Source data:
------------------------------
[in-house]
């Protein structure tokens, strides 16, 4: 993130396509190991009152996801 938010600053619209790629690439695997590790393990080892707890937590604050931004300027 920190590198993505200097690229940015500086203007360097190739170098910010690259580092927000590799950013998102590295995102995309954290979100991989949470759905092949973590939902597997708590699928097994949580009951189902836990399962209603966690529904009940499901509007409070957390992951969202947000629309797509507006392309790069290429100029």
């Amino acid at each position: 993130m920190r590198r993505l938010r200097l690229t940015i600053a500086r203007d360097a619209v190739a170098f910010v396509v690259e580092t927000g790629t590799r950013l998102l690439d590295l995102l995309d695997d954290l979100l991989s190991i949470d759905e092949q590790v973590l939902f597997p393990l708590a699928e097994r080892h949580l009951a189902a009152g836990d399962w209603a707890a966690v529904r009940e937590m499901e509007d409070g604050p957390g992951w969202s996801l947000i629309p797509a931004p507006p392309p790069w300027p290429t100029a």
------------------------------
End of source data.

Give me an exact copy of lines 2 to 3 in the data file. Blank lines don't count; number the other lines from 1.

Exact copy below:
């Protein structure tokens, strides 16, 4: 993130396509190991009152996801 938010600053619209790629690439695997590790393990080892707890937590604050931004300027 920190590198993505200097690229940015500086203007360097190739170098910010690259580092927000590799950013998102590295995102995309954290979100991989949470759905092949973590939902597997708590699928097994949580009951189902836990399962209603966690529904009940499901509007409070957390992951969202947000629309797509507006392309790069290429100029």
């Amino acid at each position: 993130m920190r590198r993505l938010r200097l690229t940015i600053a500086r203007d360097a619209v190739a170098f910010v396509v690259e580092t927000g790629t590799r950013l998102l690439d590295l995102l995309d695997d954290l979100l991989s190991i949470d759905e092949q590790v973590l939902f597997p393990l708590a699928e097994r080892h949580l009951a189902a009152g836990d399962w209603a707890a966690v529904r009940e937590m499901e509007d409070g604050p957390g992951w969202s996801l947000i629309p797509a931004p507006p392309p790069w300027p290429t100029a």